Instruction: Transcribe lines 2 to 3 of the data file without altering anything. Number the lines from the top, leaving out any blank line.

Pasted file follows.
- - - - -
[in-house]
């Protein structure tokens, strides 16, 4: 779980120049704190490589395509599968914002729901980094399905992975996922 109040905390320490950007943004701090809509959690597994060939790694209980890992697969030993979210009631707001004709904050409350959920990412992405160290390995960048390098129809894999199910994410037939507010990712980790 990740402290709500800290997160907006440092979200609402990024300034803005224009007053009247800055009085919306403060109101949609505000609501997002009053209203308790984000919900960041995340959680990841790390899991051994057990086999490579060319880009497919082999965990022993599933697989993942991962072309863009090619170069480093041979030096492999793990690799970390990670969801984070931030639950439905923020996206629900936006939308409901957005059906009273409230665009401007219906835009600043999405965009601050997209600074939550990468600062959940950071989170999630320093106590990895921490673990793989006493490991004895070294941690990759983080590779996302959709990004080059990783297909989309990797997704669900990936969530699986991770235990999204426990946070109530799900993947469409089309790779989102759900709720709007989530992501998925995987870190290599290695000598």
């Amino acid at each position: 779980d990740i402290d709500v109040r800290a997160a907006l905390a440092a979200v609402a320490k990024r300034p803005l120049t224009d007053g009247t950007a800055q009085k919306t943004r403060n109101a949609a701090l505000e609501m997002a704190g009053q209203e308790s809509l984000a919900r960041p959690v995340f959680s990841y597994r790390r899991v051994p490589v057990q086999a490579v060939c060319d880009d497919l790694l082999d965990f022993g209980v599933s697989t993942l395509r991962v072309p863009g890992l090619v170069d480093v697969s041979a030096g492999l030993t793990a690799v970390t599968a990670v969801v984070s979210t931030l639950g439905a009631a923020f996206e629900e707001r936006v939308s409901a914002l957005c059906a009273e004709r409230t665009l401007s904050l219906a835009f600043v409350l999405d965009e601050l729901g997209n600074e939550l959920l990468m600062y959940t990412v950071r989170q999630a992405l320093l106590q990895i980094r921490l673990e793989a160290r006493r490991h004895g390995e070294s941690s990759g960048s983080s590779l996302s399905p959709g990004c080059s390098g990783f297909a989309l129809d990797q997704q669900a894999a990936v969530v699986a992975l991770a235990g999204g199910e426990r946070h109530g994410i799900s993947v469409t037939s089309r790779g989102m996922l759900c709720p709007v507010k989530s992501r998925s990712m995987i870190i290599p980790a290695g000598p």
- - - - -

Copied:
């Protein structure tokens, strides 16, 4: 779980120049704190490589395509599968914002729901980094399905992975996922 109040905390320490950007943004701090809509959690597994060939790694209980890992697969030993979210009631707001004709904050409350959920990412992405160290390995960048390098129809894999199910994410037939507010990712980790 990740402290709500800290997160907006440092979200609402990024300034803005224009007053009247800055009085919306403060109101949609505000609501997002009053209203308790984000919900960041995340959680990841790390899991051994057990086999490579060319880009497919082999965990022993599933697989993942991962072309863009090619170069480093041979030096492999793990690799970390990670969801984070931030639950439905923020996206629900936006939308409901957005059906009273409230665009401007219906835009600043999405965009601050997209600074939550990468600062959940950071989170999630320093106590990895921490673990793989006493490991004895070294941690990759983080590779996302959709990004080059990783297909989309990797997704669900990936969530699986991770235990999204426990946070109530799900993947469409089309790779989102759900709720709007989530992501998925995987870190290599290695000598």
């Amino acid at each position: 779980d990740i402290d709500v109040r800290a997160a907006l905390a440092a979200v609402a320490k990024r300034p803005l120049t224009d007053g009247t950007a800055q009085k919306t943004r403060n109101a949609a701090l505000e609501m997002a704190g009053q209203e308790s809509l984000a919900r960041p959690v995340f959680s990841y597994r790390r899991v051994p490589v057990q086999a490579v060939c060319d880009d497919l790694l082999d965990f022993g209980v599933s697989t993942l395509r991962v072309p863009g890992l090619v170069d480093v697969s041979a030096g492999l030993t793990a690799v970390t599968a990670v969801v984070s979210t931030l639950g439905a009631a923020f996206e629900e707001r936006v939308s409901a914002l957005c059906a009273e004709r409230t665009l401007s904050l219906a835009f600043v409350l999405d965009e601050l729901g997209n600074e939550l959920l990468m600062y959940t990412v950071r989170q999630a992405l320093l106590q990895i980094r921490l673990e793989a160290r006493r490991h004895g390995e070294s941690s990759g960048s983080s590779l996302s399905p959709g990004c080059s390098g990783f297909a989309l129809d990797q997704q669900a894999a990936v969530v699986a992975l991770a235990g999204g199910e426990r946070h109530g994410i799900s993947v469409t037939s089309r790779g989102m996922l759900c709720p709007v507010k989530s992501r998925s990712m995987i870190i290599p980790a290695g000598p």